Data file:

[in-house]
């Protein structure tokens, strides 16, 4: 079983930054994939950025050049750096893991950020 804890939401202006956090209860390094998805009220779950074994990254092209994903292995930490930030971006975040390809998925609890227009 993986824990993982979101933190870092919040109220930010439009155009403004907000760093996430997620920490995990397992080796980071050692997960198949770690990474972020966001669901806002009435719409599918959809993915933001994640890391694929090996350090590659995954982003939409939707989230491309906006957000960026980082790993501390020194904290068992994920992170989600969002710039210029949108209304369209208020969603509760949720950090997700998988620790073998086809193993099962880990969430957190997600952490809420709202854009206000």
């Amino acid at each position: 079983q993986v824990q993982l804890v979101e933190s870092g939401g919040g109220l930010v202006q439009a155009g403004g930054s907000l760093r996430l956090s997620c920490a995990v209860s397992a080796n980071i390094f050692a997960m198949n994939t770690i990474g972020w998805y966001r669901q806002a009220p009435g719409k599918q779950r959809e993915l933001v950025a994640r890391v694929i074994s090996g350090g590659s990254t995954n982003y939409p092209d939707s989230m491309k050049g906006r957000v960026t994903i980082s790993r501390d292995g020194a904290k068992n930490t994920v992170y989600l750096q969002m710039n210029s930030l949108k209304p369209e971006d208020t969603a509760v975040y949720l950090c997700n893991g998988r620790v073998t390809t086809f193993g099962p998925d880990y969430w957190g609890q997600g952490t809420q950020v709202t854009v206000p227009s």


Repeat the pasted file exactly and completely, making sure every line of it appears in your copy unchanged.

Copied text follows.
[in-house]
């Protein structure tokens, strides 16, 4: 079983930054994939950025050049750096893991950020 804890939401202006956090209860390094998805009220779950074994990254092209994903292995930490930030971006975040390809998925609890227009 993986824990993982979101933190870092919040109220930010439009155009403004907000760093996430997620920490995990397992080796980071050692997960198949770690990474972020966001669901806002009435719409599918959809993915933001994640890391694929090996350090590659995954982003939409939707989230491309906006957000960026980082790993501390020194904290068992994920992170989600969002710039210029949108209304369209208020969603509760949720950090997700998988620790073998086809193993099962880990969430957190997600952490809420709202854009206000």
């Amino acid at each position: 079983q993986v824990q993982l804890v979101e933190s870092g939401g919040g109220l930010v202006q439009a155009g403004g930054s907000l760093r996430l956090s997620c920490a995990v209860s397992a080796n980071i390094f050692a997960m198949n994939t770690i990474g972020w998805y966001r669901q806002a009220p009435g719409k599918q779950r959809e993915l933001v950025a994640r890391v694929i074994s090996g350090g590659s990254t995954n982003y939409p092209d939707s989230m491309k050049g906006r957000v960026t994903i980082s790993r501390d292995g020194a904290k068992n930490t994920v992170y989600l750096q969002m710039n210029s930030l949108k209304p369209e971006d208020t969603a509760v975040y949720l950090c997700n893991g998988r620790v073998t390809t086809f193993g099962p998925d880990y969430w957190g609890q997600g952490t809420q950020v709202t854009v206000p227009s």